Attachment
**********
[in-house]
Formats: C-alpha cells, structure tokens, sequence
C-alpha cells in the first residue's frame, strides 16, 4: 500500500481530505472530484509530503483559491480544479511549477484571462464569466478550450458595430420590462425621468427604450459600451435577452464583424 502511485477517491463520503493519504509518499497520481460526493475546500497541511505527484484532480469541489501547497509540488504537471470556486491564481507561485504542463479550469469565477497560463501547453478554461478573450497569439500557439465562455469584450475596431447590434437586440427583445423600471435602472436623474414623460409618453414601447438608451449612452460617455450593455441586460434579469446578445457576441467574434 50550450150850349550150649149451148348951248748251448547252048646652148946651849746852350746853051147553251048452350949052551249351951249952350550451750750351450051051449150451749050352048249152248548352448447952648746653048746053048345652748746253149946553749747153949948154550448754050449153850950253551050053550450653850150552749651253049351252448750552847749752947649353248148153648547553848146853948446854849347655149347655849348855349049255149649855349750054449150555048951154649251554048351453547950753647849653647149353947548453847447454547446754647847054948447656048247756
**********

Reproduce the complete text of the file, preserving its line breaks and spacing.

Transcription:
[in-house]
Formats: C-alpha cells, structure tokens, sequence
C-alpha cells in the first residue's frame, strides 16, 4: 500500500481530505472530484509530503483559491480544479511549477484571462464569466478550450458595430420590462425621468427604450459600451435577452464583424 502511485477517491463520503493519504509518499497520481460526493475546500497541511505527484484532480469541489501547497509540488504537471470556486491564481507561485504542463479550469469565477497560463501547453478554461478573450497569439500557439465562455469584450475596431447590434437586440427583445423600471435602472436623474414623460409618453414601447438608451449612452460617455450593455441586460434579469446578445457576441467574434 50550450150850349550150649149451148348951248748251448547252048646652148946651849746852350746853051147553251048452350949052551249351951249952350550451750750351450051051449150451749050352048249152248548352448447952648746653048746053048345652748746253149946553749747153949948154550448754050449153850950253551050053550450653850150552749651253049351252448750552847749752947649353248148153648547553848146853948446854849347655149347655849348855349049255149649855349750054449150555048951154649251554048351453547950753647849653647149353947548453847447454547446754647847054948447656048247756